What is Cyclothymia?

I was asked recently to talk about cyclothymia and to talk about how this falls under the Bipolar spectrum.

I have never experienced cyclothymia, my mood swings have always on the extreme depression and manic sides, what I do know is that cyclothymia is a milder version of Bipolar disorder. From what I have gathered from others that deal with cyclothymia is that depressive episodes are mild and never go into full-blown depressive episodes. On the mania side, the manic episodes are considered symptomatic of hypomania which a milder form of mania.

From what I have read over the years is that cyclothymia is rare because it often leads to a diagnosis of Bipolar One or Bipolar Two. As with any type of mental illness, it is imperative to seek treatment if you believe that you suffer from cyclothymia. What are some of the symptoms of cyclothymia? They are similar to most mental illnesses.

  • Feelings of sadness, emptiness, and hopelessness
  • Irritability
  • Feeling tearful
  • Sleep disturbances – sleeping much more or much less than usual
  • Restlessness
  • Feelings of worthlessness and guilt
  • Fatigue
  • Concentration problems
  • Suicidal thoughts
  • Loss of interest in activities once considered pleasurable
  • Weight changes – due to eating much more or much less than usual
  • Lack of motivation
  • Impaired judgment, planning, or problem-solving abilities
  • Low self-esteem
  • Pessimism
  • Loneliness
  • Submissiveness
  • Social withdrawal
  • Difficulty handling conflict
  • Lacking meaning and purpose in life

That is about the limit of my expertise when it comes to cyclothymia. I would be very interested to hear from any of my follower’s whos diagnosis is cyclothymia.

Stay Strong in the Fight.

Always Keep Fighting

James

Photo Credit:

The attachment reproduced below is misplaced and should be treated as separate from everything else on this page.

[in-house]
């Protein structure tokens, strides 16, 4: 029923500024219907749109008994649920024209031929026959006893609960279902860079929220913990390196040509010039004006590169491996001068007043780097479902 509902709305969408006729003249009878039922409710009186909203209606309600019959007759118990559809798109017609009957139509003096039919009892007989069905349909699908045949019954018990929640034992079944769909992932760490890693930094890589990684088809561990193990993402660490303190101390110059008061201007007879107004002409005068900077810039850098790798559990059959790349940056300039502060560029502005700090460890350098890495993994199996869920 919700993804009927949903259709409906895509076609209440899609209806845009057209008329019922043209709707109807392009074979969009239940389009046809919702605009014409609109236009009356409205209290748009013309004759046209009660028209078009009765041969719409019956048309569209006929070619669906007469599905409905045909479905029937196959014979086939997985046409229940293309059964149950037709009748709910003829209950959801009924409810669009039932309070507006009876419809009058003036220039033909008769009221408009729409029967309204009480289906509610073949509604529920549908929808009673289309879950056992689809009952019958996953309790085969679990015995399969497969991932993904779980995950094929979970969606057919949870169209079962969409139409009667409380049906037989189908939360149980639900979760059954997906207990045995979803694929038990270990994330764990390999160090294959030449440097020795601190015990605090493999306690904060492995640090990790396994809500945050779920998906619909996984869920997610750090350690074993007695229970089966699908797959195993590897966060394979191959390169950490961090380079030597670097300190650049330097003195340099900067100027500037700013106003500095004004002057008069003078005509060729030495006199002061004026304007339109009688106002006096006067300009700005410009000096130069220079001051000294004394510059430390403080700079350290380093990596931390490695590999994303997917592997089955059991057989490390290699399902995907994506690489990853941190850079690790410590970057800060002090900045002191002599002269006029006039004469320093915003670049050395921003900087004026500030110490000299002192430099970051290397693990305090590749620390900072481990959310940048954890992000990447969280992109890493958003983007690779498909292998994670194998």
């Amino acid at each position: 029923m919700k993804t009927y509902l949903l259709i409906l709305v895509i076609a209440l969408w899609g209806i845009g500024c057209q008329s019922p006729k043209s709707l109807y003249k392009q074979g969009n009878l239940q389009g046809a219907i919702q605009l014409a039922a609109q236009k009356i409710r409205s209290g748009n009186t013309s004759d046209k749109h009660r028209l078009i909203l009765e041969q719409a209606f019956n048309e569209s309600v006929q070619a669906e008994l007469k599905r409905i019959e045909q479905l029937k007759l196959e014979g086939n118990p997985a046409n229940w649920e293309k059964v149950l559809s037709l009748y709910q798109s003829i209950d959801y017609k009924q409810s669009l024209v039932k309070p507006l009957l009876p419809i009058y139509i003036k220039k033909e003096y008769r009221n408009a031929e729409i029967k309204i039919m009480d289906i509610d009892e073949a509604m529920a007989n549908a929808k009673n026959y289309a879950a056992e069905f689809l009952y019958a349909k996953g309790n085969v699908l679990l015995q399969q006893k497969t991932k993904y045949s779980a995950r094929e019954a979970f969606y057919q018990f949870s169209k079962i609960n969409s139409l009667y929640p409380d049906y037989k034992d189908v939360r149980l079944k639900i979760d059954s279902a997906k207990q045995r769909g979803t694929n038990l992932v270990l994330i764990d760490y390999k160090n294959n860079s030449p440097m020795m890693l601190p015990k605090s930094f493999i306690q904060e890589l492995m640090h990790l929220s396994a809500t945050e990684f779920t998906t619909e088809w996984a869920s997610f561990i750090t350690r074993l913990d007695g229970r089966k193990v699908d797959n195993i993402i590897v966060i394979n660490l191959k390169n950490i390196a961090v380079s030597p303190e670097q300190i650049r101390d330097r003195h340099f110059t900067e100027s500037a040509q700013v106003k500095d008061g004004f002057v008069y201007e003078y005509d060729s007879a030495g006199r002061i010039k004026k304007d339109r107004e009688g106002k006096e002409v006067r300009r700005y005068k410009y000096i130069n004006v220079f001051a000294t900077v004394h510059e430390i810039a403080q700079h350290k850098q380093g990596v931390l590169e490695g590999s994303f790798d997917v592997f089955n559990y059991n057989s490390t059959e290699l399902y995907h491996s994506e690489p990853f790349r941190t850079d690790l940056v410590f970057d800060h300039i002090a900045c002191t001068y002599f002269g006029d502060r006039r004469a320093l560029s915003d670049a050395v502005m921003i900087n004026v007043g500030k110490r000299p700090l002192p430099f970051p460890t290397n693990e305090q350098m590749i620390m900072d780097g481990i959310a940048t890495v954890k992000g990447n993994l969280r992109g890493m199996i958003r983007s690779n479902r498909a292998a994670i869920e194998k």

unsplash-logoAnnie Spratt

unsplash-logoIssam Hammoudi

Symptom Credits from https://www.psycom.net/depression.central.cyclothymia.html

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18 Replies to “What is Cyclothymia?”

  1. As a mental health counselor I have never diagnosed someone with cyclothymia because like you said, people usually end up being diagnosed with bipolar disorder. I and many clinicians who work in situations where we have to quickly diagnosed individuals (unfortunately sometimes for insurance purposes) find it hard to take the time necessary to differentiate between cyclothymia and bipolar disorder a large majority of the time, but this post reminds me to be more aware of cyclothymia as a preliminary diagnosis when appropriate. Thank you for sharing.

    Liked by 1 person

  2. Yea….this is what I have been diagnosed with. It sucks because you feel normal and that things will get better without the medicine cuz you aren’t that bad..bad idea. But when you’re down, you’re down and when you’re up, you’re up. There sometimes isn’t really a medium.

    Liked by 1 person

  3. I was diagnosed with cyclothymia ten years ago. It was a relief to have a name for my “moody artistic” temperament. As I understand it, cyclothymics are rarely diagnosed because their symptoms aren’t life necessarily life altering. They don’t seek therapy until they progress into Bipolar 2. Pretty much any “moody artist” type person you know that is able to function with a job and others might test as cyclothymic. Regular therapy, knowing and recognizing my triggers, and having a supportive family helps me manage my temperament.

    Liked by 1 person

      1. No I’m still cyclothymic. I’ve actually become more stable because I understand myself so much more now and don’t put too much pressure on myself for being emotional.

        Liked by 1 person

      2. That is great to hear! I was always Bipolar. My first diagnosis was schizoaffective disorder. About two months after it changed to Bipolar one. I’ve been Bipolar one ever since. It is always refreshing to hear a success story.

        Liked by 1 person

      3. I believe anyone who has chosen to strive for good mental health is a success story… because we are on a daily journey of growing and learning. I know a lot of “normal” people who aren’t learning and growing. Your blog is helping many realize they’re not alone and there is hope and a new “normal.”

        Liked by 1 person

  4. I am diagnosed with Cyclothymia and so far it has stayed that way. I have not progressed to a bipolar diagnosis. Cyclothymia is tricky because many medications that work with people who are diagnosed as bipolar don’t work with cyclothymia. On top of it, I have general anxiety disorder. I agree on the above comments… I think what gets me the worst is when I am in a low, I don’t always realize it. At first my husband would just tell me I was in a low, but that would make me defensive and angry. With the help of my therapist, we developed a cueing system that was less threatening. Once I know I am in a low, I can use strategies to work through it.

    Liked by 1 person

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